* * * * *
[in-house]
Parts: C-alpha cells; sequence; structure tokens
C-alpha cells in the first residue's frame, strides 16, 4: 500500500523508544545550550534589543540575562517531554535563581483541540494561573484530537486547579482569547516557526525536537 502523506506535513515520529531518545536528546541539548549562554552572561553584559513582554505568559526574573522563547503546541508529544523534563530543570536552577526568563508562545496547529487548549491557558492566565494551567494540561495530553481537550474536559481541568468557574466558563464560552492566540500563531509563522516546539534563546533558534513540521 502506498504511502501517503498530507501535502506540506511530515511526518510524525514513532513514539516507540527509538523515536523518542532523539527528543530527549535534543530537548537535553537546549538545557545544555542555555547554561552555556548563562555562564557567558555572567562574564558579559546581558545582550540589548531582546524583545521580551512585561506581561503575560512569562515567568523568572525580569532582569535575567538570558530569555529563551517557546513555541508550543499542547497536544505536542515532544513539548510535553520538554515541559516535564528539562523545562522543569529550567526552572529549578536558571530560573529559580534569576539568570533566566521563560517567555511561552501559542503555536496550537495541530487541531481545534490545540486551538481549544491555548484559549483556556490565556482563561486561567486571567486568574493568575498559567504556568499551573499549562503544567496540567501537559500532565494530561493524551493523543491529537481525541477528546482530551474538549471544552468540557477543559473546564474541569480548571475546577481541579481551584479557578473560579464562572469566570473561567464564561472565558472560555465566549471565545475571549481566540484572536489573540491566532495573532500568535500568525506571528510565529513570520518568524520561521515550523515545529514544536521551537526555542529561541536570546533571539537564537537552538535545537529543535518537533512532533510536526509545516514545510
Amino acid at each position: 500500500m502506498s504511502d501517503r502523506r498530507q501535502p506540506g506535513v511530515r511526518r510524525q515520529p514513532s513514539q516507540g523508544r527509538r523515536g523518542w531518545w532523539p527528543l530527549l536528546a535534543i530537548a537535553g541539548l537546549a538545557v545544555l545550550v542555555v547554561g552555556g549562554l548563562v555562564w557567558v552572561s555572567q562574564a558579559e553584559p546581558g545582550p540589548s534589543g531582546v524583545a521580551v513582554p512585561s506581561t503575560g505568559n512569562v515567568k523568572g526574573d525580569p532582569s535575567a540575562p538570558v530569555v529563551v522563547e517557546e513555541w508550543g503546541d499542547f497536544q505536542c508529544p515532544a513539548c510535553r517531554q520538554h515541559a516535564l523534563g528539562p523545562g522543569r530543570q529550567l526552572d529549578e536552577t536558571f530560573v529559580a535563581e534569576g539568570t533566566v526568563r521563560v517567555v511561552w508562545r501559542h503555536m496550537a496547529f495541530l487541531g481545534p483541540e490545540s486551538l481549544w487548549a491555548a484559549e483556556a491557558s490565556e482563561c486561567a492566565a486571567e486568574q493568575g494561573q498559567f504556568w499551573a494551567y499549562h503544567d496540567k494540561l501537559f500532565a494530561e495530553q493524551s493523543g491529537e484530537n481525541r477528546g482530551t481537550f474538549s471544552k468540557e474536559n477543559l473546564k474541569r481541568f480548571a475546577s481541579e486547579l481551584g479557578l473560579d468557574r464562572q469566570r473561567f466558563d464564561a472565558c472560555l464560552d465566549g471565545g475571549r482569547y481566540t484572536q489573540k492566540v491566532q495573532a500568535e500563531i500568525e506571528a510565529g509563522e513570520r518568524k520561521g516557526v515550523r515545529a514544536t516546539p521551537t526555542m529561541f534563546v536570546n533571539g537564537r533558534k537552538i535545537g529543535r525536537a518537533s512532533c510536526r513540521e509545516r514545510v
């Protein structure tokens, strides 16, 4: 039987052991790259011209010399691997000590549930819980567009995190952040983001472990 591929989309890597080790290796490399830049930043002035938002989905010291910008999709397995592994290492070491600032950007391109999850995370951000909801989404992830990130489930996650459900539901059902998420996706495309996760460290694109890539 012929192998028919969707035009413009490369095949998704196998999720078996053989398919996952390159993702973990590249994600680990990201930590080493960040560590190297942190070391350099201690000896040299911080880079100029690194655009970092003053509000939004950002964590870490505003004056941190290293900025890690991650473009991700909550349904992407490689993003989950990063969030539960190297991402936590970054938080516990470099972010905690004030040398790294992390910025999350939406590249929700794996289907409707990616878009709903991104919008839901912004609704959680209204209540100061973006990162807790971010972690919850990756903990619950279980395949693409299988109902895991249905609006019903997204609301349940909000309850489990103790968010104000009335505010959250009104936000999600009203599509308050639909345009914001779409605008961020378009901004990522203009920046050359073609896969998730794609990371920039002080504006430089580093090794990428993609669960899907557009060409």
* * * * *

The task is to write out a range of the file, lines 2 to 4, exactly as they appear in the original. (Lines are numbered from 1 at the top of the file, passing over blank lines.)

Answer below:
Parts: C-alpha cells; sequence; structure tokens
C-alpha cells in the first residue's frame, strides 16, 4: 500500500523508544545550550534589543540575562517531554535563581483541540494561573484530537486547579482569547516557526525536537 502523506506535513515520529531518545536528546541539548549562554552572561553584559513582554505568559526574573522563547503546541508529544523534563530543570536552577526568563508562545496547529487548549491557558492566565494551567494540561495530553481537550474536559481541568468557574466558563464560552492566540500563531509563522516546539534563546533558534513540521 502506498504511502501517503498530507501535502506540506511530515511526518510524525514513532513514539516507540527509538523515536523518542532523539527528543530527549535534543530537548537535553537546549538545557545544555542555555547554561552555556548563562555562564557567558555572567562574564558579559546581558545582550540589548531582546524583545521580551512585561506581561503575560512569562515567568523568572525580569532582569535575567538570558530569555529563551517557546513555541508550543499542547497536544505536542515532544513539548510535553520538554515541559516535564528539562523545562522543569529550567526552572529549578536558571530560573529559580534569576539568570533566566521563560517567555511561552501559542503555536496550537495541530487541531481545534490545540486551538481549544491555548484559549483556556490565556482563561486561567486571567486568574493568575498559567504556568499551573499549562503544567496540567501537559500532565494530561493524551493523543491529537481525541477528546482530551474538549471544552468540557477543559473546564474541569480548571475546577481541579481551584479557578473560579464562572469566570473561567464564561472565558472560555465566549471565545475571549481566540484572536489573540491566532495573532500568535500568525506571528510565529513570520518568524520561521515550523515545529514544536521551537526555542529561541536570546533571539537564537537552538535545537529543535518537533512532533510536526509545516514545510
Amino acid at each position: 500500500m502506498s504511502d501517503r502523506r498530507q501535502p506540506g506535513v511530515r511526518r510524525q515520529p514513532s513514539q516507540g523508544r527509538r523515536g523518542w531518545w532523539p527528543l530527549l536528546a535534543i530537548a537535553g541539548l537546549a538545557v545544555l545550550v542555555v547554561g552555556g549562554l548563562v555562564w557567558v552572561s555572567q562574564a558579559e553584559p546581558g545582550p540589548s534589543g531582546v524583545a521580551v513582554p512585561s506581561t503575560g505568559n512569562v515567568k523568572g526574573d525580569p532582569s535575567a540575562p538570558v530569555v529563551v522563547e517557546e513555541w508550543g503546541d499542547f497536544q505536542c508529544p515532544a513539548c510535553r517531554q520538554h515541559a516535564l523534563g528539562p523545562g522543569r530543570q529550567l526552572d529549578e536552577t536558571f530560573v529559580a535563581e534569576g539568570t533566566v526568563r521563560v517567555v511561552w508562545r501559542h503555536m496550537a496547529f495541530l487541531g481545534p483541540e490545540s486551538l481549544w487548549a491555548a484559549e483556556a491557558s490565556e482563561c486561567a492566565a486571567e486568574q493568575g494561573q498559567f504556568w499551573a494551567y499549562h503544567d496540567k494540561l501537559f500532565a494530561e495530553q493524551s493523543g491529537e484530537n481525541r477528546g482530551t481537550f474538549s471544552k468540557e474536559n477543559l473546564k474541569r481541568f480548571a475546577s481541579e486547579l481551584g479557578l473560579d468557574r464562572q469566570r473561567f466558563d464564561a472565558c472560555l464560552d465566549g471565545g475571549r482569547y481566540t484572536q489573540k492566540v491566532q495573532a500568535e500563531i500568525e506571528a510565529g509563522e513570520r518568524k520561521g516557526v515550523r515545529a514544536t516546539p521551537t526555542m529561541f534563546v536570546n533571539g537564537r533558534k537552538i535545537g529543535r525536537a518537533s512532533c510536526r513540521e509545516r514545510v